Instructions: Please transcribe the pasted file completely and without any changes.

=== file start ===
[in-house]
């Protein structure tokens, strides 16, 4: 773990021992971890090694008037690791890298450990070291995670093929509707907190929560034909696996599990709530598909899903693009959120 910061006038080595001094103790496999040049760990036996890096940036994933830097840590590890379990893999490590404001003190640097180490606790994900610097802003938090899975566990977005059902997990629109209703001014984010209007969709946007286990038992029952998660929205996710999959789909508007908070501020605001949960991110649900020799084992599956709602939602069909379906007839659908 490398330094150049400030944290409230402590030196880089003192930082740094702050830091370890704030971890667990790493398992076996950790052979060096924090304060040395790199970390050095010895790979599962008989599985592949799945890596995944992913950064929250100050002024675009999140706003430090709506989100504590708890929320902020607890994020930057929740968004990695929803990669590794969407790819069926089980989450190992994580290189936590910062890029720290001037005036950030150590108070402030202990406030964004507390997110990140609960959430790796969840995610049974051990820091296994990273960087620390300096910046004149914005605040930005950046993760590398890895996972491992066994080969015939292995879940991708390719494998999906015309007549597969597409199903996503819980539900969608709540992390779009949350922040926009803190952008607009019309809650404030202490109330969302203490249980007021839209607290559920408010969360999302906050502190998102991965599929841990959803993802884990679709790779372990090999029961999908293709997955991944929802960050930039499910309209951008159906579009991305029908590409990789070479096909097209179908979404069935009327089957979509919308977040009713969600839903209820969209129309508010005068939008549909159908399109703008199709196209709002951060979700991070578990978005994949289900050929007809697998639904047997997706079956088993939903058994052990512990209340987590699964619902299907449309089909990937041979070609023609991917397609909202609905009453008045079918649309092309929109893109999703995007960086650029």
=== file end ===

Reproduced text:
[in-house]
């Protein structure tokens, strides 16, 4: 773990021992971890090694008037690791890298450990070291995670093929509707907190929560034909696996599990709530598909899903693009959120 910061006038080595001094103790496999040049760990036996890096940036994933830097840590590890379990893999490590404001003190640097180490606790994900610097802003938090899975566990977005059902997990629109209703001014984010209007969709946007286990038992029952998660929205996710999959789909508007908070501020605001949960991110649900020799084992599956709602939602069909379906007839659908 490398330094150049400030944290409230402590030196880089003192930082740094702050830091370890704030971890667990790493398992076996950790052979060096924090304060040395790199970390050095010895790979599962008989599985592949799945890596995944992913950064929250100050002024675009999140706003430090709506989100504590708890929320902020607890994020930057929740968004990695929803990669590794969407790819069926089980989450190992994580290189936590910062890029720290001037005036950030150590108070402030202990406030964004507390997110990140609960959430790796969840995610049974051990820091296994990273960087620390300096910046004149914005605040930005950046993760590398890895996972491992066994080969015939292995879940991708390719494998999906015309007549597969597409199903996503819980539900969608709540992390779009949350922040926009803190952008607009019309809650404030202490109330969302203490249980007021839209607290559920408010969360999302906050502190998102991965599929841990959803993802884990679709790779372990090999029961999908293709997955991944929802960050930039499910309209951008159906579009991305029908590409990789070479096909097209179908979404069935009327089957979509919308977040009713969600839903209820969209129309508010005068939008549909159908399109703008199709196209709002951060979700991070578990978005994949289900050929007809697998639904047997997706079956088993939903058994052990512990209340987590699964619902299907449309089909990937041979070609023609991917397609909202609905009453008045079918649309092309929109893109999703995007960086650029």